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erikv2

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Reply with quote  #1 

What are the ways that r.e. investors use 'bridge loans"?

What interest rates to they carry?

thanks for the enlightenment.  stay successful

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JohnnyCash

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Reply with quote  #2 
Quote:
Originally Posted by erikv2

What are the ways that r.e. investors use 'bridge loans"?

A Bridge Loan takes out the Construction Lender until a permanent Lender is found. Construction Loans are expensive but the Construction Lender does inspections on the project as it progresses and when complete.That makes it easier to get reasonable Bridge Loan. Construction Lenders are relatively short term, up to 18 months maybe a little longer depending on the project. They are not 5 to 10 year lenders. Construction loans are more expensive because of all the risks that are encountered during construction, including the risk of non-completion.

The Bridge Loan typically has lower rates since the project is complete and market value can be more accurately determined and be expected to last for awhile. Things that are not true during Construction. In some cases a Bridge Loan can convert to a Permanent Loan. In that case the rate will typically drop and incremental sales will be available.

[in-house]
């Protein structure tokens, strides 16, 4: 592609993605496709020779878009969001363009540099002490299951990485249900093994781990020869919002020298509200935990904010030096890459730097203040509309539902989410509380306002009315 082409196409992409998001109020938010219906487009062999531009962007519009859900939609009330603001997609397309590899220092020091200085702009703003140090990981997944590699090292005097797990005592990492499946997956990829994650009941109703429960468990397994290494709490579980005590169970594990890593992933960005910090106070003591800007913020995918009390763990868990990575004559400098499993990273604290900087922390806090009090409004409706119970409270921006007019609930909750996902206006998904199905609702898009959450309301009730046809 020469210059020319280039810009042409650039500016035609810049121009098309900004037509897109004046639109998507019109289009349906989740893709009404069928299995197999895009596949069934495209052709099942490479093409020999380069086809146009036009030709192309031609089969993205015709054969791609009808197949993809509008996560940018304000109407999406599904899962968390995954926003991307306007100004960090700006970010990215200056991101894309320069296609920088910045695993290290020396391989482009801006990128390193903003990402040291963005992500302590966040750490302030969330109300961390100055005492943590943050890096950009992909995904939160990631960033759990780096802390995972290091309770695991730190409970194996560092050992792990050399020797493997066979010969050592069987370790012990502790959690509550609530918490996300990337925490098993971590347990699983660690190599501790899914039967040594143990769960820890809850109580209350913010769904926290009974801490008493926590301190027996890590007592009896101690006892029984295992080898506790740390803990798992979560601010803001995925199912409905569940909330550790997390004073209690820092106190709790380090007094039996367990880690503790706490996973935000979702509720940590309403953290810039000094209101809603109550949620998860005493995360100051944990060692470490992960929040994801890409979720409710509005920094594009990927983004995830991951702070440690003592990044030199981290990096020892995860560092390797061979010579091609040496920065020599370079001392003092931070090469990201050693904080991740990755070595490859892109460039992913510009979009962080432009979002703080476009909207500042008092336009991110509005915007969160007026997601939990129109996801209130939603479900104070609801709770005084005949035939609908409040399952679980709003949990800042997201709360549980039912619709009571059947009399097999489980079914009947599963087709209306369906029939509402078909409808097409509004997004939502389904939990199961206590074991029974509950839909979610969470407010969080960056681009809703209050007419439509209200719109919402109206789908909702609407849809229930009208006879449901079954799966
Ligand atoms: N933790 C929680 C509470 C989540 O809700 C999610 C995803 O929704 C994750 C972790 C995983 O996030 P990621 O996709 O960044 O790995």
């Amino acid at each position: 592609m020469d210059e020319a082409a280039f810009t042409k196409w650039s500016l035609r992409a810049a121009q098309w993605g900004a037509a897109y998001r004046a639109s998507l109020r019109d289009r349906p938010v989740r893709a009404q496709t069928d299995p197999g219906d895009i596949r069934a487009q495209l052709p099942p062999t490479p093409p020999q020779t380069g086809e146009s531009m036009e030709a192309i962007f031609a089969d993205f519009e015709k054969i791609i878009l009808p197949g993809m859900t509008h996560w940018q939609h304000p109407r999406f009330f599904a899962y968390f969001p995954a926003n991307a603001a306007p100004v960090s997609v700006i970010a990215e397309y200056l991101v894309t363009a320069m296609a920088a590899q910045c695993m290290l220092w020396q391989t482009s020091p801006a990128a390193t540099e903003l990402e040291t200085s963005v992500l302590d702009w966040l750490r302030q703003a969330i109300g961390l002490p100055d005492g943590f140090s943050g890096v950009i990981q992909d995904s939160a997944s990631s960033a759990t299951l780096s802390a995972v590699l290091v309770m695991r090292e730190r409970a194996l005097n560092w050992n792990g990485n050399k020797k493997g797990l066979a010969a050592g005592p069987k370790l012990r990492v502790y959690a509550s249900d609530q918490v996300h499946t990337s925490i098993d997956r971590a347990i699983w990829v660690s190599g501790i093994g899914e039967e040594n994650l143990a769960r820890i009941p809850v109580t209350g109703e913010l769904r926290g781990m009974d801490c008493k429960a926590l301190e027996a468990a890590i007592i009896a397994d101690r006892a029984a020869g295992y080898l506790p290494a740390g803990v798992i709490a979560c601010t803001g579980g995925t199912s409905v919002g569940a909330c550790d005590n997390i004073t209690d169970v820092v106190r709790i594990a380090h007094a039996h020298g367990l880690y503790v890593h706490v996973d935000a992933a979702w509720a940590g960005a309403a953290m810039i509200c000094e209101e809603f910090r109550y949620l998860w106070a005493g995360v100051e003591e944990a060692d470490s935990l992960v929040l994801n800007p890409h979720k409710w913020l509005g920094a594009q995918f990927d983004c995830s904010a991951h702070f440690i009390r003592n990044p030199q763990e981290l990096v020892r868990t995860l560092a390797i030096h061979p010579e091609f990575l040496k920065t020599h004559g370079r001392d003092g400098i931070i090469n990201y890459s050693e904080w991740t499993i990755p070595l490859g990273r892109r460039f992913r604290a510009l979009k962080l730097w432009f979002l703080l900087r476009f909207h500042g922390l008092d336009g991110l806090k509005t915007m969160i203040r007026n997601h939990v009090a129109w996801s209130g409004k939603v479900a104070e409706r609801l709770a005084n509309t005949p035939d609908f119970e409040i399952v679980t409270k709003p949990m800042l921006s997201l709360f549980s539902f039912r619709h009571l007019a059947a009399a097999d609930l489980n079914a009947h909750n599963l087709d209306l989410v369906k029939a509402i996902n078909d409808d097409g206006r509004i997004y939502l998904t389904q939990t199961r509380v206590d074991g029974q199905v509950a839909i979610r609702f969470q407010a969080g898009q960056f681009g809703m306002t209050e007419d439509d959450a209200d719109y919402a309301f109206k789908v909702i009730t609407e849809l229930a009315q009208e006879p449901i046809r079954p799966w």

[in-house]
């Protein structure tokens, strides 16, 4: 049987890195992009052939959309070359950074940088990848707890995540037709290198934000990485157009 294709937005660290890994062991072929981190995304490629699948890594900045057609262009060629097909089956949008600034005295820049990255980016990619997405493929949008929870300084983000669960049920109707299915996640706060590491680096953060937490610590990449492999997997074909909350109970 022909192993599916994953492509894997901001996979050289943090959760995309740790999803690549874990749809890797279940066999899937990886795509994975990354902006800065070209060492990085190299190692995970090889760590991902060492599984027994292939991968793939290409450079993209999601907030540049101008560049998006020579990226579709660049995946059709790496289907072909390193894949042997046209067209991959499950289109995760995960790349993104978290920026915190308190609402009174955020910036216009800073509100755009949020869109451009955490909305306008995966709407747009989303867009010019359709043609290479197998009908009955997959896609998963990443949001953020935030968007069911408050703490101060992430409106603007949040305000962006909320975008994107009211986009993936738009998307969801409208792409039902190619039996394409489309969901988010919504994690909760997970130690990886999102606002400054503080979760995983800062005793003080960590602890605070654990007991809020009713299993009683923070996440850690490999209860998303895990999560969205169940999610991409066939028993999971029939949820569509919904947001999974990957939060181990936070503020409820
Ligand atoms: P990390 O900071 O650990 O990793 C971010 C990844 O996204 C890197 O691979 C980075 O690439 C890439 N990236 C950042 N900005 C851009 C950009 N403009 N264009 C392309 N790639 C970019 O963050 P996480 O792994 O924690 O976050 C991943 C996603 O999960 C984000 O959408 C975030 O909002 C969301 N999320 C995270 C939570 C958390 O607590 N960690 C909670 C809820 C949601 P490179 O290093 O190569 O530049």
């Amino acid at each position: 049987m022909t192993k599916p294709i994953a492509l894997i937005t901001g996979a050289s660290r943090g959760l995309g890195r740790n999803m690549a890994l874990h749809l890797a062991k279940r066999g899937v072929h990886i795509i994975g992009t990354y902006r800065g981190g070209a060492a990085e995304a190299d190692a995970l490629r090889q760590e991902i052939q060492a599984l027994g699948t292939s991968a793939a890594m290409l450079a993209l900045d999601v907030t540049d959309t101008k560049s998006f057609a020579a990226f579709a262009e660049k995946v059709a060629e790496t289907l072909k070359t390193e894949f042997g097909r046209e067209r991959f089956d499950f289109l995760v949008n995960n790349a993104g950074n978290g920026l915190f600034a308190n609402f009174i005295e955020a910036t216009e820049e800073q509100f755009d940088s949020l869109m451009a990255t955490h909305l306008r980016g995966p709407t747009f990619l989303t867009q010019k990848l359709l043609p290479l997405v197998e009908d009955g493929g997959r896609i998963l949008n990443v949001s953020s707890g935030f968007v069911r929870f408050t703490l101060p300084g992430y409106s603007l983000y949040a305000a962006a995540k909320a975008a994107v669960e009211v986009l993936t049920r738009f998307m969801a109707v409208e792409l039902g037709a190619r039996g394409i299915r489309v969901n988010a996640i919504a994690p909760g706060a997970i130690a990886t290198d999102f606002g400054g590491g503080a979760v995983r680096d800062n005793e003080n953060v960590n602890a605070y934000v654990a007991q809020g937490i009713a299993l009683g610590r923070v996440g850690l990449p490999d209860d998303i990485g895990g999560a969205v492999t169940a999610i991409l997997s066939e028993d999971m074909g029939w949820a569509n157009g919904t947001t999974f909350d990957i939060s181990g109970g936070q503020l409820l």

A Permanent Loan will, in the case of a home builder, allow incremental repayment of the total loan value as the homes are sold. This is like a Blanket Loan. The Permanent Loan usually has the lowest rate of all three given that the market for new homes is good when the Bridge Loan is paid off.

What interest rates to they carry?

It's been awhile for me, but years ago the Construction Loans were 8% to 12% depending on time, amount, contractor history, estimated After Construction Value... I doubt that's true today, rates are much lower.

Bridge Loans were usually a few points lower and Permanent Loans a few points lower than Bridge loans.

I haven't looked at any Construction loans recently, but just call one of the larger banks. The rates have to be less than my examples. However Banks may be more reluctant to do Construction loans at this time.

If you project is very large or unique (meaning hard to appraise and perhaps sell) you may pay more and have to go to a specialized Construction Lender.

Beware that the Construction Lender will require a Completion Bond that will increase the cost of the loan.

This kind of lending is interesting because it shows how the different risks in each category cause a significant reduction in loan expense and the need for different lender expertise in each category.


thanks for the enlightenment.  stay successful

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erikv2

Senior Member
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Posts: 208
Reply with quote  #3 
Thank U and God bless the kindness
of teaching me about real estate lending.
Seems you reached pretty deep into
memory recesses to create the Post.

Follw up Query - Wonder what a Trump regime
will mean related to credit market expansion, and
more Bridge loans, or , rather, more
tight credit markets with tight
credit and lending standards?

Comment
I appreciate your Quote at your By line
it makes me chuckle!